When I first started at PSC I had NO idea what kind of photography genre I liked, what style or where I would see myself! I was just happy and open to try new things and experiment.

 

Zac Dorio, 2016 

What is the most beneficial thing you have learned?
Through studying at PSC throughout the years I learned to be versatile in my work, be willing to try new things and step outside my comfort zone.

 

What was your most challenging moment at PSC?
My most challenging moment at PSC was probably when I had to shoot fashion / editorial type of images, I had no experience in that field. It was tough but I came out with some really strong images.

 

What was your most rewarding moment at PSC?
My most rewarding PSC moment was seeing my work printed at our end of year exhibition ‘Always Already’. To know where I had come from and how hard I had worked for that, seeing my work on the wall just made me realise how far I had come and how worth it it all was.

 

What was your graduating folio about? How did you arrive at this idea?
My graduating folio was about the ocean, the connection and interaction I have with the ocean via a passion of surfing and photography. I always enjoyed shooting surf and surf lifestyle, so I was automatically drawn to the sea. I wanted to document it in a way that was personal to me and also told a story and showed that connection.

 

Zac Dorio, 2016

 

What advice would you give to current students?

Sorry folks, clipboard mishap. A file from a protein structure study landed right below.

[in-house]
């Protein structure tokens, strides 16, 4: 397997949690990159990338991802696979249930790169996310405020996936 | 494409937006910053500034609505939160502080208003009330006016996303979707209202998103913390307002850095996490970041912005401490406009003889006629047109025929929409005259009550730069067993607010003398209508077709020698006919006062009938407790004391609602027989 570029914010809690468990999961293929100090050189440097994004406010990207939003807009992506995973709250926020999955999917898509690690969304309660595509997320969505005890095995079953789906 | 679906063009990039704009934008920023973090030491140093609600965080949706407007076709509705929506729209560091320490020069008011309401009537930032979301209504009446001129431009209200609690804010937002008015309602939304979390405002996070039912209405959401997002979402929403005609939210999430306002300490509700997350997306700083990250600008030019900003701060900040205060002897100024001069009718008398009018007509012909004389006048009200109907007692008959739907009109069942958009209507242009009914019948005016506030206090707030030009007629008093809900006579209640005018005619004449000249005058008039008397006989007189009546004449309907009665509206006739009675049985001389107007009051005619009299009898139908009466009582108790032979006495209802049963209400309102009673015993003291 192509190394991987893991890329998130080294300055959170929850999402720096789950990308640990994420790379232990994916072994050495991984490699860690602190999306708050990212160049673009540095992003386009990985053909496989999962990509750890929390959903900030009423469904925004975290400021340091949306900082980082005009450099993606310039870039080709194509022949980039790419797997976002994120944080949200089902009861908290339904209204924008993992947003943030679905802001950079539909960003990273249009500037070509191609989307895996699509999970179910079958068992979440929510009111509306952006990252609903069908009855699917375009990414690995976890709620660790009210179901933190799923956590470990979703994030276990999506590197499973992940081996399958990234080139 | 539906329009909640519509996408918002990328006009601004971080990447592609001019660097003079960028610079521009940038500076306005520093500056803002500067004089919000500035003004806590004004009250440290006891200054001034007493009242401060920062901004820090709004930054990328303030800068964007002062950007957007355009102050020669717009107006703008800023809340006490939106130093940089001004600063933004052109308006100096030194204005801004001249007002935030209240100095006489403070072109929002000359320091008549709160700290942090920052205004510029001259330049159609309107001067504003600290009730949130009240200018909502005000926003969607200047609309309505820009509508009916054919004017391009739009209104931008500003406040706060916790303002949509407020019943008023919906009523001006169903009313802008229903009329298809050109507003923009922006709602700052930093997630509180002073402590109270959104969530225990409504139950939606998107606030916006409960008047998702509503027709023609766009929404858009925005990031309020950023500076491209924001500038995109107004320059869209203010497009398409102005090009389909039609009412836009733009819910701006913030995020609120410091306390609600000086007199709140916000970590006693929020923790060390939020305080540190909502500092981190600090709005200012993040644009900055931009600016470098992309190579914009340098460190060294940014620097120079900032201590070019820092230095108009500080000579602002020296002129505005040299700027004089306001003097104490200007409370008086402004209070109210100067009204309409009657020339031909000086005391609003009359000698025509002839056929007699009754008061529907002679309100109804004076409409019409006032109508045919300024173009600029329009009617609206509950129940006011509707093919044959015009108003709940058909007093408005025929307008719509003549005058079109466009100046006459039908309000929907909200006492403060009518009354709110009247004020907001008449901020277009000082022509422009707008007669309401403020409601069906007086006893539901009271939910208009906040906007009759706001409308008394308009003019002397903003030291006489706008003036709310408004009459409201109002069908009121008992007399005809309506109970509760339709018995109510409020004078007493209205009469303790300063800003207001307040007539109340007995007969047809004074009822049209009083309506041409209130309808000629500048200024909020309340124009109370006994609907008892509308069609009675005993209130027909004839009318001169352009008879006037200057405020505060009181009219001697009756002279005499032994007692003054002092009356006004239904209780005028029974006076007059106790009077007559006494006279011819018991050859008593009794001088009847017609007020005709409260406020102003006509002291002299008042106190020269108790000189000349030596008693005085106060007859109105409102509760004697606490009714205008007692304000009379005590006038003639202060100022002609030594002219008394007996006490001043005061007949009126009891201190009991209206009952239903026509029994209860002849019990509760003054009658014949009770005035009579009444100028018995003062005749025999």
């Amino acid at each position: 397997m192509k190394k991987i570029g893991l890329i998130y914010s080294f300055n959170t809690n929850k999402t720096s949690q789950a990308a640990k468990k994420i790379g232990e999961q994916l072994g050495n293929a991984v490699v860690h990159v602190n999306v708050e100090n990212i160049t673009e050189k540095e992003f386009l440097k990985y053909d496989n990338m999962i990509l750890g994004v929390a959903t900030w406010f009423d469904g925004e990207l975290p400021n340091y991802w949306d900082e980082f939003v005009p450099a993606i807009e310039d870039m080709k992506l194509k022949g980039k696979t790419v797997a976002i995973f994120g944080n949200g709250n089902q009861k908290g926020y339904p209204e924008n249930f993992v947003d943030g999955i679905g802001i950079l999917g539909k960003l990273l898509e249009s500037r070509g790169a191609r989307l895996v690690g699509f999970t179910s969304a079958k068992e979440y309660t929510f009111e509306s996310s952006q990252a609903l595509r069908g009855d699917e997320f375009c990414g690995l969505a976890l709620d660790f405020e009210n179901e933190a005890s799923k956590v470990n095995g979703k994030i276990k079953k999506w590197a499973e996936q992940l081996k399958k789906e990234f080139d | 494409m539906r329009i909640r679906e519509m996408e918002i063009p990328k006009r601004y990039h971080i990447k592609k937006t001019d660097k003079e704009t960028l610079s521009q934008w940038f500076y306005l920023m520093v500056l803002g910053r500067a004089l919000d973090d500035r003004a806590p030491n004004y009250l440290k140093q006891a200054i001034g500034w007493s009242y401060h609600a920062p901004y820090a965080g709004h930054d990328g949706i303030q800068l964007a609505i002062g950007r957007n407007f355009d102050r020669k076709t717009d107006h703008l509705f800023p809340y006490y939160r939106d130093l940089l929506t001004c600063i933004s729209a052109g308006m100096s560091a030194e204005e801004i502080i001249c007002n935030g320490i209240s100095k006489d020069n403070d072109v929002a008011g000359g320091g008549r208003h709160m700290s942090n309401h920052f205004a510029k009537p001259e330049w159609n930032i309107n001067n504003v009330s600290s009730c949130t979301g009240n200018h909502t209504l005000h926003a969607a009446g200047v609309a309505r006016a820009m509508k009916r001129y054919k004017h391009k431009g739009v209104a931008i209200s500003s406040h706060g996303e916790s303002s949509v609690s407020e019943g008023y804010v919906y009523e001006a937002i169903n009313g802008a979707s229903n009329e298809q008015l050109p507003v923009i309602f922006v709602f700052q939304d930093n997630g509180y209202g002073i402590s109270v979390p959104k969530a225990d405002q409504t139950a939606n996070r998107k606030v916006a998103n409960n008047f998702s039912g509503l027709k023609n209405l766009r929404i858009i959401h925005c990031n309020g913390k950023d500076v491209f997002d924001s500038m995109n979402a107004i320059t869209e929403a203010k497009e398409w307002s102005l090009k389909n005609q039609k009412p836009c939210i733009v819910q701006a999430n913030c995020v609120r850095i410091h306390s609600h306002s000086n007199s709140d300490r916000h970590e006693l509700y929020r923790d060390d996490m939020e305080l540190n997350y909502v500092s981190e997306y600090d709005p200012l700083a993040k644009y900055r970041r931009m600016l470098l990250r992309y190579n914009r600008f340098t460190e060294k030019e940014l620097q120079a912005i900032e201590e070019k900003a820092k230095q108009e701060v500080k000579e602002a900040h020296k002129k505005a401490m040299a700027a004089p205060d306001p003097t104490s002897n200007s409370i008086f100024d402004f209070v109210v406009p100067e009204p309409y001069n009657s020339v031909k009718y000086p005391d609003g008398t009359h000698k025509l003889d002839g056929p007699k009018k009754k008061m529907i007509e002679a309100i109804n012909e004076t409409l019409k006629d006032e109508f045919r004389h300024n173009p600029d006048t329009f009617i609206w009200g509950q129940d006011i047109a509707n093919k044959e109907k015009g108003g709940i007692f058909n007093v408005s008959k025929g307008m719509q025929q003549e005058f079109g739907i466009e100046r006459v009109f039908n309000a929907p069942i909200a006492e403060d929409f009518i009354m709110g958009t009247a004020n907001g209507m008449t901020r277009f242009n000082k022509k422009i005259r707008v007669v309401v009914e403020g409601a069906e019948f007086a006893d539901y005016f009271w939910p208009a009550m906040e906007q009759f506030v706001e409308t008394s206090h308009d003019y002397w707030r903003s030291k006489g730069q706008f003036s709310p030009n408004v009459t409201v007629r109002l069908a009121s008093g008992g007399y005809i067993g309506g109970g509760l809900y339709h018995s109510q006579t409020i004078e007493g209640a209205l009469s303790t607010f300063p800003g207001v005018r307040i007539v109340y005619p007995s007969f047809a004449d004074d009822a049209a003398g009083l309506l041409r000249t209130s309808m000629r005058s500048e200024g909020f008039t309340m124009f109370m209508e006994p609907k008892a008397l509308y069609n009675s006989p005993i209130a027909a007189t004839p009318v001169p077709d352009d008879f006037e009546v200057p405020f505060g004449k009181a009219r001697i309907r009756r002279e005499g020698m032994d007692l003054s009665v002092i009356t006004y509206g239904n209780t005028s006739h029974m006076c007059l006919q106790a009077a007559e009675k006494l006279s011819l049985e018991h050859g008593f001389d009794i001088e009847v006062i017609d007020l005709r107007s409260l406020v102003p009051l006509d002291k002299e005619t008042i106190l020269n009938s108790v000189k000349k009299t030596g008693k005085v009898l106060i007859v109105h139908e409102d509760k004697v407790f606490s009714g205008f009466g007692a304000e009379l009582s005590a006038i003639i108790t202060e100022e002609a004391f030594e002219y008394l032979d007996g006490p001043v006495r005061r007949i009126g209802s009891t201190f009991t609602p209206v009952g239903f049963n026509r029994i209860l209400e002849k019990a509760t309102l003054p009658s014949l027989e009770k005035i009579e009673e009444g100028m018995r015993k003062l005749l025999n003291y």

I would just say be passionate about what you do; always give 110% so that you know you gave it your very best. Push your boundaries and step outside your comfort zone

 

What do you do when you’re not taking photos?
I work in a busy little cafe making coffees, I surf and like to explore Victoria as much as possible .

 

What is your dream job/shoot?
My dream job is to work for a magazine / company following surfers around the world chasing adventures, good waves and good vibes.

 

To stay in the loop of what Zac is working on, follow him on Instagram.

 

Zac Dorio, 2016

2017 Graduate Feature; Ena Skaljic

With graduation now 5 weeks away, we want to introduce you to some of the students who are graduating in 2017.

First up is Ena Skaljic, a photojournalist student whose graduating folio was working with Moonlit Sanctuary Wildlife Conservation Park to to shine a light on the relationship between humans and animals.

 

Ena Skaljic, ‘Untitiled’, 2016

 

Hey Ena, why did you choose photography?
I have always been fascinated by photography, the camera itself got my attention when I was young and saw my mum through the lens thinking it was magic.

 

What was it like when you first started at PSC? Did you have an idea back then of what you wanted to be doing now?
Starting at PSC I had no idea about my aesthetic but I knew I loved science and nature so I focussed on that. I never had a set idea as far as commercial, art or photojournalism. I’m glad I came in open-minded cause I’m not sure if I’d produce the work I do now if I did otherwise.